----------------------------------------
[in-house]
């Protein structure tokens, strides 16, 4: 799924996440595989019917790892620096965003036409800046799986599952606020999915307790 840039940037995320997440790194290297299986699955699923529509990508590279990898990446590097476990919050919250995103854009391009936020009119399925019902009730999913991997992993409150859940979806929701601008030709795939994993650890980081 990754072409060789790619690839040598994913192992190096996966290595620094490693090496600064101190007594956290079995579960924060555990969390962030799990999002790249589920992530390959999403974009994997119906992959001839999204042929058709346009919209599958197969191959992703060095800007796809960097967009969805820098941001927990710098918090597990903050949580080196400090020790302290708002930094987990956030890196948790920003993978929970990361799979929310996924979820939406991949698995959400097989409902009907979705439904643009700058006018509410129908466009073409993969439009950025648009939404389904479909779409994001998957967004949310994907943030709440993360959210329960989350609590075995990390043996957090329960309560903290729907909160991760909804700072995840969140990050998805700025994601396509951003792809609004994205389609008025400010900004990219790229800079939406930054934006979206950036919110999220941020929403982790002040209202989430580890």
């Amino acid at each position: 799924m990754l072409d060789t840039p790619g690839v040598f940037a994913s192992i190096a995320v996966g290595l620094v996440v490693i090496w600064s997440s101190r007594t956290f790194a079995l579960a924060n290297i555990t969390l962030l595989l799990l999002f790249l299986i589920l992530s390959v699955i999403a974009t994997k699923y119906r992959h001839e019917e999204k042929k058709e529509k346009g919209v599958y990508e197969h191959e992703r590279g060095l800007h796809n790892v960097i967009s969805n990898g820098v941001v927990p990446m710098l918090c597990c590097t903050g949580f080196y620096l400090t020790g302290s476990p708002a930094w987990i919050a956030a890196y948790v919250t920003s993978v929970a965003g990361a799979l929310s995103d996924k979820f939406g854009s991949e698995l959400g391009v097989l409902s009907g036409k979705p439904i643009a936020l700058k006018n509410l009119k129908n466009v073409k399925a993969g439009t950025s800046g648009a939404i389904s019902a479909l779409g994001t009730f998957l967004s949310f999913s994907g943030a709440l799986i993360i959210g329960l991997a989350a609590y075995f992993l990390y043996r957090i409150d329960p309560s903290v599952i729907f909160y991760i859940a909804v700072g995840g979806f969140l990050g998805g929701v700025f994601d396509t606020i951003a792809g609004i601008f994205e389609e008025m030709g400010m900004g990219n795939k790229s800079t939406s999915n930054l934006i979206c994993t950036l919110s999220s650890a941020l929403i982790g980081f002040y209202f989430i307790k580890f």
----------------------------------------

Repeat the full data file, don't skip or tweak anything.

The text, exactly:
[in-house]
């Protein structure tokens, strides 16, 4: 799924996440595989019917790892620096965003036409800046799986599952606020999915307790 840039940037995320997440790194290297299986699955699923529509990508590279990898990446590097476990919050919250995103854009391009936020009119399925019902009730999913991997992993409150859940979806929701601008030709795939994993650890980081 990754072409060789790619690839040598994913192992190096996966290595620094490693090496600064101190007594956290079995579960924060555990969390962030799990999002790249589920992530390959999403974009994997119906992959001839999204042929058709346009919209599958197969191959992703060095800007796809960097967009969805820098941001927990710098918090597990903050949580080196400090020790302290708002930094987990956030890196948790920003993978929970990361799979929310996924979820939406991949698995959400097989409902009907979705439904643009700058006018509410129908466009073409993969439009950025648009939404389904479909779409994001998957967004949310994907943030709440993360959210329960989350609590075995990390043996957090329960309560903290729907909160991760909804700072995840969140990050998805700025994601396509951003792809609004994205389609008025400010900004990219790229800079939406930054934006979206950036919110999220941020929403982790002040209202989430580890």
């Amino acid at each position: 799924m990754l072409d060789t840039p790619g690839v040598f940037a994913s192992i190096a995320v996966g290595l620094v996440v490693i090496w600064s997440s101190r007594t956290f790194a079995l579960a924060n290297i555990t969390l962030l595989l799990l999002f790249l299986i589920l992530s390959v699955i999403a974009t994997k699923y119906r992959h001839e019917e999204k042929k058709e529509k346009g919209v599958y990508e197969h191959e992703r590279g060095l800007h796809n790892v960097i967009s969805n990898g820098v941001v927990p990446m710098l918090c597990c590097t903050g949580f080196y620096l400090t020790g302290s476990p708002a930094w987990i919050a956030a890196y948790v919250t920003s993978v929970a965003g990361a799979l929310s995103d996924k979820f939406g854009s991949e698995l959400g391009v097989l409902s009907g036409k979705p439904i643009a936020l700058k006018n509410l009119k129908n466009v073409k399925a993969g439009t950025s800046g648009a939404i389904s019902a479909l779409g994001t009730f998957l967004s949310f999913s994907g943030a709440l799986i993360i959210g329960l991997a989350a609590y075995f992993l990390y043996r957090i409150d329960p309560s903290v599952i729907f909160y991760i859940a909804v700072g995840g979806f969140l990050g998805g929701v700025f994601d396509t606020i951003a792809g609004i601008f994205e389609e008025m030709g400010m900004g990219n795939k790229s800079t939406s999915n930054l934006i979206c994993t950036l919110s999220s650890a941020l929403i982790g980081f002040y209202f989430i307790k580890f």